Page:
The high school secretary and I had a special friendship. If Joe or I discovered that he had forgotten to take his Strattera, he could go to the office and she would give him the missed dose. Over several months, it became increasingly obvious that Joe wasn’t taking his meds, and it wasn’t because he forgot. He didn’t want to.
So why didn’t he want the medication? The bottom line was that they made him feel ‘weird’. We’d tried several types, combinations, dosages, and they would work for a while, but Joe felt that they all altered the way he felt. They altered his personality, his appetite, and he hated the whole hassle. Yes, we could have forced him to keep taking them. But we didn’t.
My husband and I discussed this at length, and realized that the moment that Joe left home, he was going to quit taking ADHD meds. At that point, although we did have a 504 in place, we were really leaning heavily on the medicine to help Joe focus.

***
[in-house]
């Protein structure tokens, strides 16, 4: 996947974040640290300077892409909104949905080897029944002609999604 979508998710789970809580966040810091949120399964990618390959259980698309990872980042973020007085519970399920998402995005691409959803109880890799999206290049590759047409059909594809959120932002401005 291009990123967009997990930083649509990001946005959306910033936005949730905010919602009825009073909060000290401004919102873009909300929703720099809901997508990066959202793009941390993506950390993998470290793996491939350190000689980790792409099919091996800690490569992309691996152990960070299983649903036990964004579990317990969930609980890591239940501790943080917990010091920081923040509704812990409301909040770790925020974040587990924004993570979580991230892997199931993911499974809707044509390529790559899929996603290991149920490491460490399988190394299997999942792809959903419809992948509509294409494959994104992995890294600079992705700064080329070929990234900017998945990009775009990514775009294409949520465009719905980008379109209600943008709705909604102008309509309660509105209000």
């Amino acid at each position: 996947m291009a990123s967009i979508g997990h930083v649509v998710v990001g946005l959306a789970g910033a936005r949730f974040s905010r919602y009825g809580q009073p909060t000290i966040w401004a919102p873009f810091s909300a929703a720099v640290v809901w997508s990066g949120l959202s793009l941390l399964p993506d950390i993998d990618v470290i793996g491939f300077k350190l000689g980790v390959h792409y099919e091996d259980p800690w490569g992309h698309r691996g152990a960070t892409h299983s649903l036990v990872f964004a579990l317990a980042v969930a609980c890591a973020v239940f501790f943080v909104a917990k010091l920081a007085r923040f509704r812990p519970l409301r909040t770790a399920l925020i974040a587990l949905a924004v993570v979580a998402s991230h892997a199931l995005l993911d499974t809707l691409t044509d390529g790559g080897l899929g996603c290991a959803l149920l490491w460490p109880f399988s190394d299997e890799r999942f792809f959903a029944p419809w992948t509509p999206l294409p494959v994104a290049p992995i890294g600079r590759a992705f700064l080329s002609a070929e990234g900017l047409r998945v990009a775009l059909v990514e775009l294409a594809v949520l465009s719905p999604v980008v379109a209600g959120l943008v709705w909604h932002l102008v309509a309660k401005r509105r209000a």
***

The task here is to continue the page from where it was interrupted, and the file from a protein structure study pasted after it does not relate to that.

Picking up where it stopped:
For us – and that’s just for us – we decided that we would take him off the medication totally, and try to teach him to focus and pay attention and remember his homework and track shoes and bus stop without the help of anything else. Our rationale was that if he wasn’t going to continue to take medication, we were doing him a disservice by not teaching him to manage his symptoms in other ways.
As a side note, we had already gone through the same thing with Ron, but Ron’s ADHD symptoms weren’t so pronounced. And interestingly enough, Ron went back on medication in college. So did Mike, for that matter.
In any event, our last years in high school for all the boys were spent without the tool of medication. (And that’s when I finally wrote Focus, Pocus.) Is that right for you? Only you can decide.